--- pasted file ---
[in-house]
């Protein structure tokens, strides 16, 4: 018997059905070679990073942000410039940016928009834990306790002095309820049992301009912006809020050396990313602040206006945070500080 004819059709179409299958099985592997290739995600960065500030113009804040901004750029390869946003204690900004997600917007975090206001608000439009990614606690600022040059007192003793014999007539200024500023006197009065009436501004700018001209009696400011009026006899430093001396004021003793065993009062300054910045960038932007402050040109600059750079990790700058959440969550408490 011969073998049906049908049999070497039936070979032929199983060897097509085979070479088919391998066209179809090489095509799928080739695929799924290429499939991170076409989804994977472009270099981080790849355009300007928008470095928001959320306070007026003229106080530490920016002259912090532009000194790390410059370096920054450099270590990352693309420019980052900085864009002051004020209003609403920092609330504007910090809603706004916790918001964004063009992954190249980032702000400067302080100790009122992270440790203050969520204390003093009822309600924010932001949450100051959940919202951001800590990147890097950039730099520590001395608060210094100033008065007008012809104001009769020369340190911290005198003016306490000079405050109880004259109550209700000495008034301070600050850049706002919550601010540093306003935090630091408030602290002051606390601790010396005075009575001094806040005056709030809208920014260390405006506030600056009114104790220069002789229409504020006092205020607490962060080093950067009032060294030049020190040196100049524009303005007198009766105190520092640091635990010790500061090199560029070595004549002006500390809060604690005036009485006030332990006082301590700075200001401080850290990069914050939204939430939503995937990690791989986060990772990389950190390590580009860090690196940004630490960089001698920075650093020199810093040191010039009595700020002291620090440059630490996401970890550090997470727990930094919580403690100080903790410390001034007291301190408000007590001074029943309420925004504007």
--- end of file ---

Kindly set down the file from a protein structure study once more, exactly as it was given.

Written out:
[in-house]
């Protein structure tokens, strides 16, 4: 018997059905070679990073942000410039940016928009834990306790002095309820049992301009912006809020050396990313602040206006945070500080 004819059709179409299958099985592997290739995600960065500030113009804040901004750029390869946003204690900004997600917007975090206001608000439009990614606690600022040059007192003793014999007539200024500023006197009065009436501004700018001209009696400011009026006899430093001396004021003793065993009062300054910045960038932007402050040109600059750079990790700058959440969550408490 011969073998049906049908049999070497039936070979032929199983060897097509085979070479088919391998066209179809090489095509799928080739695929799924290429499939991170076409989804994977472009270099981080790849355009300007928008470095928001959320306070007026003229106080530490920016002259912090532009000194790390410059370096920054450099270590990352693309420019980052900085864009002051004020209003609403920092609330504007910090809603706004916790918001964004063009992954190249980032702000400067302080100790009122992270440790203050969520204390003093009822309600924010932001949450100051959940919202951001800590990147890097950039730099520590001395608060210094100033008065007008012809104001009769020369340190911290005198003016306490000079405050109880004259109550209700000495008034301070600050850049706002919550601010540093306003935090630091408030602290002051606390601790010396005075009575001094806040005056709030809208920014260390405006506030600056009114104790220069002789229409504020006092205020607490962060080093950067009032060294030049020190040196100049524009303005007198009766105190520092640091635990010790500061090199560029070595004549002006500390809060604690005036009485006030332990006082301590700075200001401080850290990069914050939204939430939503995937990690791989986060990772990389950190390590580009860090690196940004630490960089001698920075650093020199810093040191010039009595700020002291620090440059630490996401970890550090997470727990930094919580403690100080903790410390001034007291301190408000007590001074029943309420925004504007």